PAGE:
• 37% of cryptocurrency investors are concerned about the amount of debt they hold. And while the “crypto bro” stereotype held up in the findings (25% of men surveyed hold cryptocurrency investments compared to 10% of women surveyed), the majority of both men and women plan to invest in some level of cryptocurrency over the next 10 years (64% of men, compared to 51% of women).
  • 38% of self-defined, financially “thriving” consumers have overdrawn their checking account at least three times in the past year, which may indicate that they have funds spread across different accounts with balances that they aren’t monitoring closely. This demographic also has a high rate of in-person bank visits (45%) –  and branch location is the top consideration for 70% of those who switched banks in the past 24 months. 
  • 1/3 of Millennials are concerned about debt and 43% of financially-independent Millennials describe themselves as “struggling.” Gen Z uses “anger” and “power” to describe their financial situations more than any other generation, whereas Millennials are more likely to use “overwhelm” and “enthusiasm.” This somewhat paradoxical combination of traits further supports the need for personalized experiences that acknowledge which end of the spectrum their customer is on.

“By testing tools to make customers’ unique situations better — like budgeting apps or consolidation cards for the “strugglers” group — banks can make a huge difference in their lives and earn long-term loyalty that will pay dividends when their financial situations turn around,” said Tripp. “At Brooks Bell, we know that understanding your customers isn’t a one and done activity. Fostering a consistent experimentation program focused on customer insights is key to supporting both memorable customer experiences and positively impacting a business’ bottom line.”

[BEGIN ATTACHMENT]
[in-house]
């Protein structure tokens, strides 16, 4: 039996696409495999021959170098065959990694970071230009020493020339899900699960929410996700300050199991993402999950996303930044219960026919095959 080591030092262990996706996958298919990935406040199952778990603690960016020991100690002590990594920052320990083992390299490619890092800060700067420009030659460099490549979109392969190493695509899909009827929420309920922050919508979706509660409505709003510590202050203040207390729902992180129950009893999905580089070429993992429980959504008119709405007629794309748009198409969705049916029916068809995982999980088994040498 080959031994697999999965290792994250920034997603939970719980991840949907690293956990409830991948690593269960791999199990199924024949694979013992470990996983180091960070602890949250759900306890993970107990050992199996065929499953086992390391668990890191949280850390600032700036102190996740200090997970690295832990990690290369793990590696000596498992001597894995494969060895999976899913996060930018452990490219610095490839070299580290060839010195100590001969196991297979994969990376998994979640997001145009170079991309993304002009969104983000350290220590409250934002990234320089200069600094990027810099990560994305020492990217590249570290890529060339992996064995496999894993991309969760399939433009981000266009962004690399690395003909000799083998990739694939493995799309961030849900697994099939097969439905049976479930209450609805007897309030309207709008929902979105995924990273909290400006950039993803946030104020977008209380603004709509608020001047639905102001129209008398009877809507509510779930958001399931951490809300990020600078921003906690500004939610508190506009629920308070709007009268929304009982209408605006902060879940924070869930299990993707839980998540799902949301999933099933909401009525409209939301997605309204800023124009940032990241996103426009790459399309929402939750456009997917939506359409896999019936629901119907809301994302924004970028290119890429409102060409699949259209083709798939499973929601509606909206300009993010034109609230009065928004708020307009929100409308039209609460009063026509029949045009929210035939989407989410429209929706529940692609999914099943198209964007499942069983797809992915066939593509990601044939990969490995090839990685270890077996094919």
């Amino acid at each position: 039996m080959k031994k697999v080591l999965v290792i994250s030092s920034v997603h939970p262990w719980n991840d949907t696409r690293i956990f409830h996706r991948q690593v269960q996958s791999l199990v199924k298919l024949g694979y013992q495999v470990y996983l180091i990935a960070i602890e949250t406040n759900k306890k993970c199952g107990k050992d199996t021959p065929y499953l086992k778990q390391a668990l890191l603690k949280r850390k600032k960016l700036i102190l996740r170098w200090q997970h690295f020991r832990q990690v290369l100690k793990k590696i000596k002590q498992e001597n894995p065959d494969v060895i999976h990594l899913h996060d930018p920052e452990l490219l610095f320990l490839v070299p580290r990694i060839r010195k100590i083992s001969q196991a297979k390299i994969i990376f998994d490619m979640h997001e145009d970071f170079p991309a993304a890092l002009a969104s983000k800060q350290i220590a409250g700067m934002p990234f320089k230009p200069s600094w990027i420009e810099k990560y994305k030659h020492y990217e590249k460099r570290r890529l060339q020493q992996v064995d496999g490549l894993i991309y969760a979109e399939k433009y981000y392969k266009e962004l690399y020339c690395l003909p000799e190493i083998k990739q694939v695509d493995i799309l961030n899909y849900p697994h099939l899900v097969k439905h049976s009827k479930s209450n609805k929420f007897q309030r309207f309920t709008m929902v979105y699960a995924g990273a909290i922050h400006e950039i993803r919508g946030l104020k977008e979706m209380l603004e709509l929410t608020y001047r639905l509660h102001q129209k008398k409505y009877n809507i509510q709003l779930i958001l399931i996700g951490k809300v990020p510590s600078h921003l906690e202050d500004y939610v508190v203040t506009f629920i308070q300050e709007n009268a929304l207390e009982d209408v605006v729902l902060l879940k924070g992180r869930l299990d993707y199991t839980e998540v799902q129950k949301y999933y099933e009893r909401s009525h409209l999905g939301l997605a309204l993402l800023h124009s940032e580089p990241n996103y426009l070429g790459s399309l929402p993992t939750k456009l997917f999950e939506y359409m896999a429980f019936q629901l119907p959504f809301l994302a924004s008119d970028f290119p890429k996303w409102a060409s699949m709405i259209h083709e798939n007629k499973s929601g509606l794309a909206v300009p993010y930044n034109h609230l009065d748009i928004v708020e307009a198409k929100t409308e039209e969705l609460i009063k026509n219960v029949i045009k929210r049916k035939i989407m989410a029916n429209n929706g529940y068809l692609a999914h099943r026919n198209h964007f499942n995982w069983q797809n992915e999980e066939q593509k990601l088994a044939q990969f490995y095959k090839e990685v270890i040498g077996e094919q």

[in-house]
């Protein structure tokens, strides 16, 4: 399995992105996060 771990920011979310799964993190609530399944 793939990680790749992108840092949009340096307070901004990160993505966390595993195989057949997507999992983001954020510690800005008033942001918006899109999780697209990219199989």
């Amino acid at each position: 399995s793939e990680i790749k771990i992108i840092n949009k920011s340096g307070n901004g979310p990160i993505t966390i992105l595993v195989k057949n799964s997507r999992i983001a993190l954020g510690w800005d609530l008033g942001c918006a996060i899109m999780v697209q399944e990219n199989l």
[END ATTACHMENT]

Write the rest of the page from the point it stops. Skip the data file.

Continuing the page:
To download the full report and uncover more insights on consumer sentiment toward banking, including opportunities for optimizing customer engagement to each persona group, visit this link: https://www.brooksbell.com/resource/white-paper/banking-personas-data-report/.


About Brooks Bell

Founded in 2003, Brooks Bell is a consulting firm focused exclusively on building insight-driven organizations. The consulting firm has spent the last 18 years building world-class optimization programs and helping companies leverage data, human-centered design and technology to deliver a better customer experience. Their engagements are focused on generating consumer insights that can be utilized effectively throughout organizations. Brooks Bell enables teams to take full ownership of their testing, personalization, analytics and user research programs to become masters of their own experimentation success. Learn more at www.brooksbell.com.

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Walker Sands for Brooks Bell